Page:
OnPoint Consulting Inc.’s Rusty Lingenfelter on Company’s Green IT Commitment, STEM-Related Efforts and Employee Loyalty

Rusty Lingenfelter, CTO, OnPoint Consulting Inc.

Rusty Lingenfelter is a senior IT leader and chief technology officer (CTO) of OnPoint Consulting, Inc., an ISO-registered technology and management consulting federal contractor. His specialties include Program Management, Delivery Operations, and Strategic Leadership. Lingenfelter holds a B.A. in Computer Science & Psychology from Coe College and an M.S. in Industrial Technology, Digital Communications from East Carolina University. He also received an MSS in Strategic Studies from the United States Army War College, and is expected to receive a DBA in Strategy and Innovation from Capella Universiy in 2015.

Lingenfelter spoke to WashingtonExec about OnPoint, what makes the company stand out, maintaining employee loyalty, Green IT, and what federal budget cuts means to him as a small business contractor.

According to Lingenfelter, OnPoint got its start 19 years ago with CEO Shankar Pillai.

“Shankar came from an entrepreneurial family and set up shop in DC to engage in the federal market space,” Lingenfelter explained. “Over time, he has narrowed from pursuing a variety of opportunities to really focusing on the federal IT services market space.”

Lingenfelter said OnPoint stands out because of the high regard for employees and its retention rate.

“Not an insignificant number of our employees get hired by the customer and go into the federal service, and I think that speaks to the quality of the support they are providing,” Lingenfelter said.  “Our retention rate is also right around 90 percent, really unusual in this industry. We’ve established ourselves with some niche skill sets that other companies chose not to invest in. We’ve also invested in and adopted practices to achieve certification in ISO 9000, 20000, 27000 and CMMI ML3. In total, these capabilities are rather unique for a company our size.”


“Employee engagement and employee satisfaction is a significant part of the discussion that the leadership team must have”


And while the customers regard the employee highly, Lingenfelter said employee loyalty is maintained so well because there is a good level of engagement, where the CEO invests time and effort in maintaining a good relationship with his employees.

“In the military, we would say that ‘the troops do well on what the leader checks,’” Lingenfelter said. “In our terms, it is important that the CEO focuses on employee satisfaction and engagement and our employees are important to the CEO. Our suggestion programs, employee issues – they are not something that goes to a junior person in HR.  They are something that the CEO and all of the leadership team talk about and we follow the issues until they are resolved.

We also are always trying to do better. We are looking into if there is a way we can restructure our benefits that is more meaningful to some of the younger generation folks that work here. Employee engagement and employee satisfaction is a significant part of the discussion that the leadership team must have.”

Lingenfelter also told us about OnPoint’s program, OnPoint Cares, which focuses on supporting STEM-related efforts, with a lot of program support coming from employees. He said employees “will come in and nominate a charity or an effort that requires support, and OnPoint will adopt them.”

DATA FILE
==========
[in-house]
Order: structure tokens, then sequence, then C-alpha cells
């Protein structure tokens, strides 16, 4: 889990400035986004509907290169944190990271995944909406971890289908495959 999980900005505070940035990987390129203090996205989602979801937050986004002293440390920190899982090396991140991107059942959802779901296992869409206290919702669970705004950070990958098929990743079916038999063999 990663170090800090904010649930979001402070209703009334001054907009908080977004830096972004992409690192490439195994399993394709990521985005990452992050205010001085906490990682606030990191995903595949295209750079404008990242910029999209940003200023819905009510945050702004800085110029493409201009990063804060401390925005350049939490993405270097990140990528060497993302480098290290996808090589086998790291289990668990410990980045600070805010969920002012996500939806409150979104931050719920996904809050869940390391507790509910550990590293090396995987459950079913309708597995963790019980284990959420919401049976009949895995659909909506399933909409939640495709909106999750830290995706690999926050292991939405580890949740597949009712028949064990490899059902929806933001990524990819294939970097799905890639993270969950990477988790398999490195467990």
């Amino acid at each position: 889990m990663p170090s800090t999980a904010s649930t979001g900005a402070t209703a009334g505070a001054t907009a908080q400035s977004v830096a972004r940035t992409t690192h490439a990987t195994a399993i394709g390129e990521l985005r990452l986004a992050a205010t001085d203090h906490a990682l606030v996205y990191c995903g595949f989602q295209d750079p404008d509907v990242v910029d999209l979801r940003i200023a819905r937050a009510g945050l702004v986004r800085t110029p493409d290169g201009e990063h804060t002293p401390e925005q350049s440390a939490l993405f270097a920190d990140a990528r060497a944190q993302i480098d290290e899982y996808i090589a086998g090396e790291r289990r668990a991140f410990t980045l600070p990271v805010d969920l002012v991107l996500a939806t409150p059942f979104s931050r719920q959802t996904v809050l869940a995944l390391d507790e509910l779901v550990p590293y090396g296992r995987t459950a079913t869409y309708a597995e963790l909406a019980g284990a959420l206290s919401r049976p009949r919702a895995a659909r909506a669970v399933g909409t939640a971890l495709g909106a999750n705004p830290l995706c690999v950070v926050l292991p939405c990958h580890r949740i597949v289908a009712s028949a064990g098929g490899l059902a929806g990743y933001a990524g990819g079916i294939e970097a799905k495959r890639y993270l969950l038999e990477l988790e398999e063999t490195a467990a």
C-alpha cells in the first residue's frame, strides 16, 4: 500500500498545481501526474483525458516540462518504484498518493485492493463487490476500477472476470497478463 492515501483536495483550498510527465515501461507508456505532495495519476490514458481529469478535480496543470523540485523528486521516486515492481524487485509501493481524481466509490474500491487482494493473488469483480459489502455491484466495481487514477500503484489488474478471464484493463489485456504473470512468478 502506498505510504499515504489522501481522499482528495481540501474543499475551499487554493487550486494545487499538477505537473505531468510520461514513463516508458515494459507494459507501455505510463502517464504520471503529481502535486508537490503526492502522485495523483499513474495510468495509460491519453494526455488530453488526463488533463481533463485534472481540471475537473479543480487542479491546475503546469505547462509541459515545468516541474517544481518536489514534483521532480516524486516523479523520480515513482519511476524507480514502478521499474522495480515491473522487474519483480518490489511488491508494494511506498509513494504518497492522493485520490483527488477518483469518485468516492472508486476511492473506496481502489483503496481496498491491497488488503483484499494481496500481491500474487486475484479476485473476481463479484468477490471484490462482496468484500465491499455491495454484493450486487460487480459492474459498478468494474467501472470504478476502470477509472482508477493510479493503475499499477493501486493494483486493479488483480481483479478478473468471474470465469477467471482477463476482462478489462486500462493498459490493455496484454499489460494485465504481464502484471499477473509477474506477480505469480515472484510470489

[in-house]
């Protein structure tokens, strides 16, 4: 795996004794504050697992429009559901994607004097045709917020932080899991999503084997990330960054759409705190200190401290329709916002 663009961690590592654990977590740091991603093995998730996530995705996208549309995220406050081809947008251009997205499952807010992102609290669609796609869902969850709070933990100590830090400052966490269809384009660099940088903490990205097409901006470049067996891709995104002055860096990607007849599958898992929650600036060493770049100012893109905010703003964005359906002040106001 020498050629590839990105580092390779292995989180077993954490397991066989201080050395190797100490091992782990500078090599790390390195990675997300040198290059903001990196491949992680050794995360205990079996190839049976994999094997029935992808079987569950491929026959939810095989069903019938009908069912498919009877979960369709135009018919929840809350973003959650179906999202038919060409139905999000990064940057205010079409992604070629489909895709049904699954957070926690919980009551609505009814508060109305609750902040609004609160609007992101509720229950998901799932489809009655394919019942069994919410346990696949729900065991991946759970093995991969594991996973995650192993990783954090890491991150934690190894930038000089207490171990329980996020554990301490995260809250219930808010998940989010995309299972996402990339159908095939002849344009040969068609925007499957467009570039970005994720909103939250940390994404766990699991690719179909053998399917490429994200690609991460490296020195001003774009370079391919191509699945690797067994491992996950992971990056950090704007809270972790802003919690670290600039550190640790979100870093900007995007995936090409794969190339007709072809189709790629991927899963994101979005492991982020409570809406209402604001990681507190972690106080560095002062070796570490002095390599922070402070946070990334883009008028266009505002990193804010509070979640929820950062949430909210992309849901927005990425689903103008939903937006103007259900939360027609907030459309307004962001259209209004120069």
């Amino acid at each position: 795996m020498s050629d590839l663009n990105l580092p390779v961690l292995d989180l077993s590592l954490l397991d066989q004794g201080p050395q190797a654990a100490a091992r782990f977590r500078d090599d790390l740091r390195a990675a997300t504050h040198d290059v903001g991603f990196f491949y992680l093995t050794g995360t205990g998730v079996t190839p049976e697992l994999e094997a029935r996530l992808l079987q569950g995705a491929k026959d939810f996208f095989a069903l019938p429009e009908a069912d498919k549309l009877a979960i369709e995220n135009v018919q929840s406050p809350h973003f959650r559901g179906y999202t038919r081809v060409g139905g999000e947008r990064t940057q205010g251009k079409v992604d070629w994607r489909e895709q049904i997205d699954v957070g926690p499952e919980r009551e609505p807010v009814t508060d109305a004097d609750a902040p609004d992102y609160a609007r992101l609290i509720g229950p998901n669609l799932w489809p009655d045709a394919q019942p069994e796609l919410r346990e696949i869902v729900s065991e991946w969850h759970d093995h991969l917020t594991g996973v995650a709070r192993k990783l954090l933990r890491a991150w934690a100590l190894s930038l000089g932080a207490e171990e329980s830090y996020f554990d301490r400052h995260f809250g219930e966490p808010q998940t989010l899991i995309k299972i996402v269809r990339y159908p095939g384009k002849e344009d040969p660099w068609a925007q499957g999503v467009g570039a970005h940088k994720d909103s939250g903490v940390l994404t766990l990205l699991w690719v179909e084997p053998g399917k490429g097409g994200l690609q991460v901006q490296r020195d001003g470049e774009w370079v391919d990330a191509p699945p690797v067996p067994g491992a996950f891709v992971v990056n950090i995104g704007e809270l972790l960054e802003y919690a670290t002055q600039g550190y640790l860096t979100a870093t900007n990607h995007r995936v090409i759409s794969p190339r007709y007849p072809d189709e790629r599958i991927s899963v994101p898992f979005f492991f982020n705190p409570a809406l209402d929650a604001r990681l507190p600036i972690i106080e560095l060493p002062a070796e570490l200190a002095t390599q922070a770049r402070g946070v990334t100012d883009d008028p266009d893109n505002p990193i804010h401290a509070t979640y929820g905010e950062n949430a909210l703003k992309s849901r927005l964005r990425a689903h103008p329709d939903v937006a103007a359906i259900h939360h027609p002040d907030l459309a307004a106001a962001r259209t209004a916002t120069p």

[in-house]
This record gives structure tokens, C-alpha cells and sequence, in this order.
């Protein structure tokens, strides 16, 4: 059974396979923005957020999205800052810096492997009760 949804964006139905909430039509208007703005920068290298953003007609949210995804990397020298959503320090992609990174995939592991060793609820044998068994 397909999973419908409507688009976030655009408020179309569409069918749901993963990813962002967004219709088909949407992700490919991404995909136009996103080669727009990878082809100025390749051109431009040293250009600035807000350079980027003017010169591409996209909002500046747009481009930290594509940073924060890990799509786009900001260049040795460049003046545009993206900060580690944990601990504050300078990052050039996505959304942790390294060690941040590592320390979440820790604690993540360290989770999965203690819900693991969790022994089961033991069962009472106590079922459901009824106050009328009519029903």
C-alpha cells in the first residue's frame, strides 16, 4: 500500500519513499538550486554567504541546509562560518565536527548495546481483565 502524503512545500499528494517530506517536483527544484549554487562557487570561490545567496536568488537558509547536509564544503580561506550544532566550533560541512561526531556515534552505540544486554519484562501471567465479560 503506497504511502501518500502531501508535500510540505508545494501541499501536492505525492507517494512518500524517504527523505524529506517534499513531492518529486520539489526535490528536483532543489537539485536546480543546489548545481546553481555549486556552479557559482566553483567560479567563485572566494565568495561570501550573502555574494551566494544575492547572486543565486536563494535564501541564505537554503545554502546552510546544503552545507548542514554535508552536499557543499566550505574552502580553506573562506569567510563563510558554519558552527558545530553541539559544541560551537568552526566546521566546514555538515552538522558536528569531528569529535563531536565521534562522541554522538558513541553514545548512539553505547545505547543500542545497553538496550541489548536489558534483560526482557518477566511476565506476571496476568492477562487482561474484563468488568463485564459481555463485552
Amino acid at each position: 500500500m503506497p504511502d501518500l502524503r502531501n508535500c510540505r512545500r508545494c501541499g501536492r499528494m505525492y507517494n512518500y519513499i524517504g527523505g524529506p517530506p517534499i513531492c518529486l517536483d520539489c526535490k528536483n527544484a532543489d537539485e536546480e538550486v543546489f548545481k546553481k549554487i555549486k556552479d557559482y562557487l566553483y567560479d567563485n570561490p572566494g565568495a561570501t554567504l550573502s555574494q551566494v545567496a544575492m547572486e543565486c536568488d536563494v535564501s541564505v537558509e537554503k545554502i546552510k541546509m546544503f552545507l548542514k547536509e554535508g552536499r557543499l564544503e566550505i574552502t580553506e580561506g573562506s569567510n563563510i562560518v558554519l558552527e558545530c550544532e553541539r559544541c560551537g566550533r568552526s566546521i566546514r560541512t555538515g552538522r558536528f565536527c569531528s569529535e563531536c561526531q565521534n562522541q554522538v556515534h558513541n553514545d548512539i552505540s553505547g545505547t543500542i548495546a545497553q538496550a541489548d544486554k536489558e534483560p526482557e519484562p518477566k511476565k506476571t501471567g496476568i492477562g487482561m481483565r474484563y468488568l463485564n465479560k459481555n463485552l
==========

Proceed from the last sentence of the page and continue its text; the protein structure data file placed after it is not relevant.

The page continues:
Lingenfelter himself said that as a “teacher at heart,” he loves working with kids and seeing them “fired up.”

In addition to OnPoint Cares, OnPoint is also an advocate for green IT.

“We leverage mobile technology in order to get business done versus the traditional approach of driving from point A to point B,” Lingenfelter said. “In the IT space, we are staying abreast advances in computing.  There are some new technologies that are coming out this year that will revolutionize the data center concept as they move to ones that are seeing 300 percent efficiency in terms of power and cutting down the space requirements.

The more we can cut down the total cost of ownership associated with basic office needs, the more we save the customer money, and this also results in less energy usage and less environmental impact.”

And though 2013 may be a year of budget cuts and uncertainty for many, Lingenfelter said OnPoint is not too concerned because in their 19 years of operation, the budget crisis is nothing new.

“Probably one of the benefits of the business we are in is that we are very much into ‘open the door’ kinds of capabilities,” Lingenfelter said. “We are the people doing the basic IT services that make federal offices run.  We are into those core applications that support the mission critical processes of our customers. If those applications don’t run that organization can’t effectively do their work.  I think the customer is impacted in the same way we are, so we are trying to partner with them and give them a solution that allows them to still do business in that kind of environment.”

Lingenfelter, when he’s not busy at work, says a good portion of his time now is spent pursuing his doctorate. Other than that, he keeps busy as a family guy with kids who are a college graduate, college student, and high school student.

And though technology itself has evolved digitally over the years, Lingenfelter said that in the end, he is still a “whiteboard guy.”

“I almost can’t think without the whiteboard to throw things up and change on the fly,” Lingenfelter said. “Maybe the difference is now at the end of the session when I think I’m really on to something. I pull out my iPhone and take a picture of the whiteboard.  That’s probably my last Luddite passion – I had a whiteboard put up in my office and I think I’m the only one, but I still use it.”


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